Alexander Leslie

A portrait of Leslie in military uniform
Portrait of Gen. Alexander Leslie by Thomas Gainsborough

Private collection in Scotland

Quick Facts
British army officer
Place of Birth:
Date of Birth:
Place of Death:
Edinburgh, Scotland
Date of Death:
December 27, 1794
Place of Burial:
Jedburgh, Scottish Borders, Scotland
Cemetery Name:
Jedburgh Abbey

Alexander Leslie served as an officer in the British Army during the American Revolution. He commanded the southern theater after Charles Lord Cornwallis' surrender at Yorktown and directed the British evacuations of Savannah, Georiga and Charleston, South Carolina in 1782 under orders from Sir Guy Carleton

Leslie was the second son of Alexander, fifth Earl of Leven and a Scottish peer. He was also the namesake of a seventeenth century general. Born in 1731, Leslie pursued a military career, joining the army in his early twenties, and received steady promotions. In 1760, he married Rebecca Tullidelph, the daughter of an Antiguan planter. Together they had one child, Mary Ann Leslie, before Rebecca's death a year after childbirth. In the years before the American Revolution, Leslie served in Boston, Massachusetts and Halifax, Nova Scotia as a regimental commander and lieutenant colonel.

In February 1775, General Thomas Gage, the military governor of the Massachusetts Bay colony, ordered Lt. Col. Leslie and 250 men of the 64th Regiment of Foot to travel by ship to Marblehead and then march on Salem where they would seize cannon and powder from rebel militia. Leslie's mission failed when he encountered a large, abusive crowd of residents and militia, who had raised the drawbridge over the North River. The tense standoff ended when the milita agreed to lower the drawbridge and allow Leslie's men to cross it. Having crossed it, Leslie marched his men back to Marblehead. The event, remembered as Leslie's Retreat, occurred just two months before the opening shots of the American Revolution at Lexington and Concord.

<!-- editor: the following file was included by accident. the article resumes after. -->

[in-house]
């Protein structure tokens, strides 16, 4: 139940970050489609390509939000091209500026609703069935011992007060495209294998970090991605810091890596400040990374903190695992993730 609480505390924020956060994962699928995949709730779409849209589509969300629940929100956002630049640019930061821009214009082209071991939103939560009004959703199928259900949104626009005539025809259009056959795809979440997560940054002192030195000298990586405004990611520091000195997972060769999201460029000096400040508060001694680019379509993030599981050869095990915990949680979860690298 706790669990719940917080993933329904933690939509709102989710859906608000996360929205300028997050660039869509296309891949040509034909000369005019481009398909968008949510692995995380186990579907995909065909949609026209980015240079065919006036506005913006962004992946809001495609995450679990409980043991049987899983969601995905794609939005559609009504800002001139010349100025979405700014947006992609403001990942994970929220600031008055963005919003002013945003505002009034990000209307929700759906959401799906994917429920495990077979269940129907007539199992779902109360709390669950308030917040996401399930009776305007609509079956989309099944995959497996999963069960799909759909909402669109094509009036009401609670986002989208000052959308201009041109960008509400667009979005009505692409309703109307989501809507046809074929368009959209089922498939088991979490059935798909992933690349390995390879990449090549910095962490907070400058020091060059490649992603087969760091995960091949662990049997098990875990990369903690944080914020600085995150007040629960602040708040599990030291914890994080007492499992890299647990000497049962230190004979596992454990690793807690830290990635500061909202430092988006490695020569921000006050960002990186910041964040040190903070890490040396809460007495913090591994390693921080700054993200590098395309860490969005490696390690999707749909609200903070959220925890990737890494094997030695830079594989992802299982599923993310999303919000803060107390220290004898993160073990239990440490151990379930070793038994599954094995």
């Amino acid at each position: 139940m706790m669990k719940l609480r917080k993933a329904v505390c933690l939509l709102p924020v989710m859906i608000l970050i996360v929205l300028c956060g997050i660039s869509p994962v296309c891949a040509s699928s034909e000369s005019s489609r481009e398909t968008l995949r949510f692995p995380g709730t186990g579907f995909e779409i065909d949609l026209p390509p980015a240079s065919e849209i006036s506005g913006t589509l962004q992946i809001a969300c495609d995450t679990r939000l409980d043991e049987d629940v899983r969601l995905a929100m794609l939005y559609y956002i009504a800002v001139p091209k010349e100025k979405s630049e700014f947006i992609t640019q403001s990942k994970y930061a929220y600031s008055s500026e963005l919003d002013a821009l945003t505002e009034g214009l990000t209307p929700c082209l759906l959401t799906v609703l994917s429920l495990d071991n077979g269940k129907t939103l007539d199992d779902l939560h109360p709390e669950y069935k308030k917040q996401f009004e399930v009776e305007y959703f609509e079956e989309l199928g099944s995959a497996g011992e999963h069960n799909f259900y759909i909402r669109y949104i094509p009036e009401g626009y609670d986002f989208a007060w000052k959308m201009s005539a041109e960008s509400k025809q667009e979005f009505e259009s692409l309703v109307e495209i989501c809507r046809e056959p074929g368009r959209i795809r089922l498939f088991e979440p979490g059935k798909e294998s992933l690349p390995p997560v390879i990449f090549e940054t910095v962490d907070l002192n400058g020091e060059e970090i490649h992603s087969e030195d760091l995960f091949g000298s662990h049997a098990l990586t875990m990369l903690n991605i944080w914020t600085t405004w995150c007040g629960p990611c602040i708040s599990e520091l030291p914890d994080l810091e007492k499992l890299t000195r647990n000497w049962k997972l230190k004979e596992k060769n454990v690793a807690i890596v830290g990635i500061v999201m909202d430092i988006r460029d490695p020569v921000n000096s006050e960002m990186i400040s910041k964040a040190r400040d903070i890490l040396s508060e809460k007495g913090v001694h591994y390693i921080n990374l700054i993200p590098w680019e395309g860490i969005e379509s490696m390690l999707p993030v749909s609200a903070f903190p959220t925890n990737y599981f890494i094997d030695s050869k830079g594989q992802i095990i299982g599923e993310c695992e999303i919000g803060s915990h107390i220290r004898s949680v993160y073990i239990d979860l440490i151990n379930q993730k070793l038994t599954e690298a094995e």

In 1776, Leslie rose to the rank of brigadier general and participated in the New York campaign, fighting in the Battle of Long Island, the landing at Kip's Bay, the Battle of Harlem Heights, and the Battle of White Plains. In 1777, Leslie failed to detect General George Washington's small Contintental Army en route to attack the garrison at Princeton, New Jersey. At the Batte of Princeton, Leslie's nephew, Captain William Leslie of the 17th Foot, was mortally wounded and later buried with military honors by the Continental Army in Pluckemin, New Jersey because of William Leslie's friendship with Benjamin Rush, a signer of the Declaration of Independece and physician. For the next two years, Leslie commanded British troops on Staten Island. His service was again rewarded with a promotion to major general in 1779.

For the remainder of the American Revolution, Leslie served in the southern theater with time spent in New York between assignments. He participated in the successful siege of Charleston, South Carolina in 1780. Later in 1780, he led over two thousand British soldiers on raids in Virginia, targeting the economy and supply lines supporting the Continental Army. In January 1781, Leslie returned to the Carolinas with reinforcements, arriving too late to assist British troops in their defeat at the Battle of Cowpens. At the Battle of Guilford Courthouse, Leslie commanded the British right wing in their costly victory over Maj. Gen. Nathanael Greene's well positioned army of militia and Continentals. Leslie's health worsened, and he returned to New York to recuperate until he received orders in late 1781 from General Sir Henry Clinton, the British commander in chief, to hold Charleston, South Carolina at all costs. Leslie, however, begged Clinton for permission to return home, citing his long service in the war, his failing health, and his wish to return to his family. He pleaded also with Clinton's successor as commander in chief, Sir Guy Carleton, that his "country has got her full share out of me." 

In May 1782, secret orders arrived from Carleton, directing Leslie to oversee the evacuation of British forces from the southern colonies. The task of arranging transport for the British forces and also thousands of loyalist refugees proved burdensome. He had been responsible for feeding over 15,000 people in the garrison of Charleston for months, which required foraging in the countryside and armed clashes with Continentals and rebel militia. Leslie's negotiations with Greene for a peaceful British evacuation and American occupation of the city of Charleston succeeded. On December 14, the final British forces loaded onto ships at Gadsden's Wharf, leaving Charleston to the Continental Army and native South Carolinians. Loyalist refugees, whose safety concerned Carleton and Leslie during the evacuations, were free to settle anywhere in the empire. Many settled in British North America, increasing the population of Nova Scotia and New Brunswick and leading to the creation of Upper Canada. 

Leslie returned to Scotland in 1783, becoming second in command of the British army there. He celebrated the wedding of his daughter, Mary Anne, in 1787 to John Rutherfurd. In the final days of Leslie's life, he had leaders of a mutiny arrested. Shortly after the quelled mutiny, Leslie died of an unknown illness in Edinburgh. 

Fort Sumter and Fort Moultrie National Historical Park, Guilford Courthouse National Military Park

Last updated: July 10, 2020